Fukushima Radiation to Reach West Coast Next Month: How it Affects Fish and Your Food
Mar 11, 2014 08:15 AM EDT | By Staff Writer
There's been a lot of concern over the radiation from the Fukushima nuclear disaster after a tsunami struck Japan. But how exactly will this radiation affect you and the fish you eat--if at all? That's a good question.
On March 11, 2011, a magnitude 9.0 earthquake shook the ocean off of the coast of Japan. This earthquake caused a tsunami, creating waves that crashed ashore. More than 15,000 people died from this incident, and the waves also knocked out the power to cooling pumps at the Fukushima Daiichi nuclear power plant. This, in turn, caused nuclear meltdowns at three reactors, which raised concerns about nuclear material eventually reached the U.S. on ocean currents.
Yet current models actually predict that the radiation that will reach the U.S. West Coast next month will be at extremely low levels, according to Statesman Journal. Needless to say, this is a good sign for aquatic life that lives along the West Coast, which includes salmon, tuna and other fish species. Right after Fukushima hit, there was concern about radiation levels in fish. Yet in the U.S., this doesn't seem like a huge concern.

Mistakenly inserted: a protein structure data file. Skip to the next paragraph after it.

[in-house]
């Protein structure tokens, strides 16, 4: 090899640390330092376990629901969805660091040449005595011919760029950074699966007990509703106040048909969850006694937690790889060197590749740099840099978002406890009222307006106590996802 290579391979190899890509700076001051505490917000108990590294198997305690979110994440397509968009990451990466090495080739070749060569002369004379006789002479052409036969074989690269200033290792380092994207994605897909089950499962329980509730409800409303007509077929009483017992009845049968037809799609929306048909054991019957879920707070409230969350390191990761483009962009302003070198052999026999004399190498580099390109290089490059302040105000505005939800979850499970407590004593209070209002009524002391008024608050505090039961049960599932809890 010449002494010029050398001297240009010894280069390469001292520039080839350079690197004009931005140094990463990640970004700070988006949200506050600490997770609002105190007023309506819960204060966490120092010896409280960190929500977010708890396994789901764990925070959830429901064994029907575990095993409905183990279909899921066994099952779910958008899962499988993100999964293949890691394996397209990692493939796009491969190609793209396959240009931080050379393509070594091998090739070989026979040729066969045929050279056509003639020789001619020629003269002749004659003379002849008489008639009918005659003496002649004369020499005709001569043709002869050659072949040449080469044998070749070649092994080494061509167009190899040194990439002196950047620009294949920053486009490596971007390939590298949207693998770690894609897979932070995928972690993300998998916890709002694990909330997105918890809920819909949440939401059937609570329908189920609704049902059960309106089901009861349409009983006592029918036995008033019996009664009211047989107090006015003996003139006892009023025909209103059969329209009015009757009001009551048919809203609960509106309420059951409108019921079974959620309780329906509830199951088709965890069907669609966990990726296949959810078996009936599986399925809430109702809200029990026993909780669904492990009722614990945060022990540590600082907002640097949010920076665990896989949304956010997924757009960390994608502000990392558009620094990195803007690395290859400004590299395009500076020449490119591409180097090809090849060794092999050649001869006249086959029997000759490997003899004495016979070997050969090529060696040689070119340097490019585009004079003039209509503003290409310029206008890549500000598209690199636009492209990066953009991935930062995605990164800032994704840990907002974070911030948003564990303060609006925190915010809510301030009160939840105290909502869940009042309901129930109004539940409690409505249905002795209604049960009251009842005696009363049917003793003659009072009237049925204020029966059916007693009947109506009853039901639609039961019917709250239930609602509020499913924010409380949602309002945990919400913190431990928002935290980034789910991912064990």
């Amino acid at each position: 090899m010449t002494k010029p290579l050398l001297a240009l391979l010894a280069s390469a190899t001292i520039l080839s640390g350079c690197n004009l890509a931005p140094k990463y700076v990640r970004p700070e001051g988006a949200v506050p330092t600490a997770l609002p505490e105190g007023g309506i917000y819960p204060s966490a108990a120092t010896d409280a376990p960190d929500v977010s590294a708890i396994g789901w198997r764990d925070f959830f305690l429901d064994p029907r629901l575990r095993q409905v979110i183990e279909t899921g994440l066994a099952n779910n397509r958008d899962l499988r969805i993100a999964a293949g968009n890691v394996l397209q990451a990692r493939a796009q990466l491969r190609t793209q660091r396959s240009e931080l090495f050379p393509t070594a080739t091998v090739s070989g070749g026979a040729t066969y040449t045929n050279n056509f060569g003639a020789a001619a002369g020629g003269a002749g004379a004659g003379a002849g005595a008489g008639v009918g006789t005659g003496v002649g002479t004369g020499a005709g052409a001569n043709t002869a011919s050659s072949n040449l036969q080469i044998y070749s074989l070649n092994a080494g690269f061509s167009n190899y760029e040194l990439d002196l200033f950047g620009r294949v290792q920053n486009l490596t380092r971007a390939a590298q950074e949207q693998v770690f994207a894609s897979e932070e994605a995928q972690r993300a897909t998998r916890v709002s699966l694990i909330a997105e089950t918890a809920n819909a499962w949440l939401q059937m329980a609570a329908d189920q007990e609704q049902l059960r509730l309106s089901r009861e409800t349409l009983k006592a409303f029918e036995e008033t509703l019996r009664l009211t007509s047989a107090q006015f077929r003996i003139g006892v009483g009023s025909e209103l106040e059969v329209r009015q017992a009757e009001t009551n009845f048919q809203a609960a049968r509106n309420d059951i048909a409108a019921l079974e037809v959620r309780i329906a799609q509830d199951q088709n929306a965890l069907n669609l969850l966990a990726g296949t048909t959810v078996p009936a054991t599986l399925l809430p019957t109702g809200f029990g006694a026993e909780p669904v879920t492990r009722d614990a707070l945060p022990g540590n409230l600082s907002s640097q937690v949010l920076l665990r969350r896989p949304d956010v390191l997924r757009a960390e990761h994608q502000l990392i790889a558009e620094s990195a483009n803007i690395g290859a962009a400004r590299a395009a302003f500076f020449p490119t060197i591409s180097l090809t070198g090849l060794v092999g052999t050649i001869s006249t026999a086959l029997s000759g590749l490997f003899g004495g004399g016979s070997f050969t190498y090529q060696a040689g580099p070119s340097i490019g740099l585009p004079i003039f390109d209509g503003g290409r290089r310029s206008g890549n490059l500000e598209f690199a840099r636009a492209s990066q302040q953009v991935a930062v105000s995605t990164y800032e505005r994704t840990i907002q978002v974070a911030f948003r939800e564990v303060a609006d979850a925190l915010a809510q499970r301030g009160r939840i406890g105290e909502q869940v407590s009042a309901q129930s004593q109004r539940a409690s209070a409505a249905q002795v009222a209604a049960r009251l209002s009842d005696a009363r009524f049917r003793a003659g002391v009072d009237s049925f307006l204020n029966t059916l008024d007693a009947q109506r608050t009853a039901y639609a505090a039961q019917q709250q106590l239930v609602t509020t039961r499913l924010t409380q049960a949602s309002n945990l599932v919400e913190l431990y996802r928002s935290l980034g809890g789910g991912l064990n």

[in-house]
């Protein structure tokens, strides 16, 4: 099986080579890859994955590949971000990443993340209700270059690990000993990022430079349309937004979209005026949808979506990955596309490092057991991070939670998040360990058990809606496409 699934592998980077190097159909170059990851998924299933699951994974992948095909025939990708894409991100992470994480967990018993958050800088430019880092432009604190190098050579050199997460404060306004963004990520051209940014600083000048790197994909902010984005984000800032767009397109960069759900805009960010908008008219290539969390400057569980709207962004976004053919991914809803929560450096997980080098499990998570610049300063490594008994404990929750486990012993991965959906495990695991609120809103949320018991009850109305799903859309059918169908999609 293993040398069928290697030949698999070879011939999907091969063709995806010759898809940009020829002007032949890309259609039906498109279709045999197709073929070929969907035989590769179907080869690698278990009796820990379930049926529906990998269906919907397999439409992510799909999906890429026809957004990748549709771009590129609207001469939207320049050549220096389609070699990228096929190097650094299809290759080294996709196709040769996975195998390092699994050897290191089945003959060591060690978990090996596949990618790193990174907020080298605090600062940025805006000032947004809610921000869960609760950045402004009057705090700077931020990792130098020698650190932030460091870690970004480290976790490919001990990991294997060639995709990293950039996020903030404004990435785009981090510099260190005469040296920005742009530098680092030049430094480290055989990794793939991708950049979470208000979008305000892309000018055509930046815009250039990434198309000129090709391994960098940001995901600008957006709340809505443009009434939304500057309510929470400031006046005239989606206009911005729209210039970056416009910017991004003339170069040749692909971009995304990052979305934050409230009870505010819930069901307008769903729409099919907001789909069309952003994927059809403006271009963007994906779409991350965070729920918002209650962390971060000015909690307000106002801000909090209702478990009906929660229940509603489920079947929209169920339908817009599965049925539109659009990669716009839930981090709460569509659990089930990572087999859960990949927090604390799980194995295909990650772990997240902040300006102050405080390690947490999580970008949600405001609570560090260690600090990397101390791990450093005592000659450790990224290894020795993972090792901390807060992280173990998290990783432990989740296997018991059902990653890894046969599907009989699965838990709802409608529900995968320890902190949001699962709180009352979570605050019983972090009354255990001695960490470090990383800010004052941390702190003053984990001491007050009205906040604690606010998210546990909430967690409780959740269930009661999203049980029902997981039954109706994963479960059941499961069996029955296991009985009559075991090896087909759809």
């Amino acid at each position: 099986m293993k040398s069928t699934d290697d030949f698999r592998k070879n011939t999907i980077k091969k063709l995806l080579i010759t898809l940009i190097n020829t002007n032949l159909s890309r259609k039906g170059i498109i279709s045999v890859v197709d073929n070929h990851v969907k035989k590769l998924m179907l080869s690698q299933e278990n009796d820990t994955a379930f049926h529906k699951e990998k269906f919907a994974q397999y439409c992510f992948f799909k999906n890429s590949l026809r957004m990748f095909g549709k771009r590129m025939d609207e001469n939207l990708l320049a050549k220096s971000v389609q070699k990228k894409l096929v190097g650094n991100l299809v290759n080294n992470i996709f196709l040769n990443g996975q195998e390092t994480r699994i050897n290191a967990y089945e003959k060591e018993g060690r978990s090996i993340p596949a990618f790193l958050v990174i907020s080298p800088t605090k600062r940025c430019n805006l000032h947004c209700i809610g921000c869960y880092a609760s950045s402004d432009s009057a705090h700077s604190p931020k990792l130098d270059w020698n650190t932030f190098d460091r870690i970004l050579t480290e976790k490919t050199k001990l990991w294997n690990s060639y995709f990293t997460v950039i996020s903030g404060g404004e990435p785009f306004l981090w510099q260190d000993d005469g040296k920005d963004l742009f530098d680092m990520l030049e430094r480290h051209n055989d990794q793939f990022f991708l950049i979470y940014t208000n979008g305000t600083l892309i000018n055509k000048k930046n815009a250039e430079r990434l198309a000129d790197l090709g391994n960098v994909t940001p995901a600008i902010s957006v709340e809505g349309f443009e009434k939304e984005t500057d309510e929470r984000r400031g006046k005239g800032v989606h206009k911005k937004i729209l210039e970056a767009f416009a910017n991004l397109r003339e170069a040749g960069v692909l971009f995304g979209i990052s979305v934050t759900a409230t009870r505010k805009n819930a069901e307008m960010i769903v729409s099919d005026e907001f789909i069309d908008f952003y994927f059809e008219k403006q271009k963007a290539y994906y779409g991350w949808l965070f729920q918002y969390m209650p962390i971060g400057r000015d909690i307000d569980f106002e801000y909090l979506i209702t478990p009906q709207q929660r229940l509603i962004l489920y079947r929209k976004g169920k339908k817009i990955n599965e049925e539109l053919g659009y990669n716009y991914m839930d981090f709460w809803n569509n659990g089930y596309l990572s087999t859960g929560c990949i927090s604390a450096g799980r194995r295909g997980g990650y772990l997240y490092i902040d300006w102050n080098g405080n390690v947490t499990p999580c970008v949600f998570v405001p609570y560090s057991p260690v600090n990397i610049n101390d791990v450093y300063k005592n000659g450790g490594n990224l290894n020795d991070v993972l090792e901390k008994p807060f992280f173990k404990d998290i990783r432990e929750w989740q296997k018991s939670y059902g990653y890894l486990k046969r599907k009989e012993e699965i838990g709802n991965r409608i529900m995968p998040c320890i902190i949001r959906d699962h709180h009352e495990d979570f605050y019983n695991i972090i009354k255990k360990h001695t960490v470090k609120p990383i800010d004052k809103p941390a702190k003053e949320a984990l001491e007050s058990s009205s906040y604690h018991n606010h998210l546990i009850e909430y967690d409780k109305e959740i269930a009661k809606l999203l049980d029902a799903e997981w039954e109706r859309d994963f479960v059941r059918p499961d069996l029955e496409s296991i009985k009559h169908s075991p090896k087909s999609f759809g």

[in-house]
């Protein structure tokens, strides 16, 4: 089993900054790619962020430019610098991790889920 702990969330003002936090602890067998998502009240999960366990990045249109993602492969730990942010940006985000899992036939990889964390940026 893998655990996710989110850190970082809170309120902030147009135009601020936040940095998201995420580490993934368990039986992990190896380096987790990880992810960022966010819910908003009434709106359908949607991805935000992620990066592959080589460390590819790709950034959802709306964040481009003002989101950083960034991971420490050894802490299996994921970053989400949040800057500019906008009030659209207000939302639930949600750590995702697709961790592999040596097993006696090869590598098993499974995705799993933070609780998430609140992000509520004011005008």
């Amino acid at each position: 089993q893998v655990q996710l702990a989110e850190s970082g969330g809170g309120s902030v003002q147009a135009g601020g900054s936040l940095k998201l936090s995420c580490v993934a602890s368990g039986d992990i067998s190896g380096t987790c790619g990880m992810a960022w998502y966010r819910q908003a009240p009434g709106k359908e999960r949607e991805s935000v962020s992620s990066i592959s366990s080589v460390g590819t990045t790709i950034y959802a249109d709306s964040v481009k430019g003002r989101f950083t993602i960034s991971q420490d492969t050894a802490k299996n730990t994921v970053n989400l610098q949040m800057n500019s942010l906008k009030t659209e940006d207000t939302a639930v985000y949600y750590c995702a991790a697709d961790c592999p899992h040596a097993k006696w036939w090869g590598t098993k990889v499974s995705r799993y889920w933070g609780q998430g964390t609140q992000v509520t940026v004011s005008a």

In fact, Delvan Neville, a researcher in Radiation Health Physics at Oregon State University, analyzed dozens of samples of albacore tuna caught in the Pacific since the Fukushima incident, according to PRI. The highest level of radioactive contamination he's found so far "is more than 1,000 times lower than the point where the FDA would even think about whether or not they need to let people eat that food."
Currently, scientists are testing water samples off of the coast of Oregon, according to Liberty Voice. Yet while traces of radiation have been found, it doesn't look like there's enough material to be overly concerned. It's likely that the radiation will reach just north of Seattle first, and then move down the coast.
So will fish be safe to eat? Most likely it will be. Yet like all things, there's importance in moderation-and seafood is no exception.
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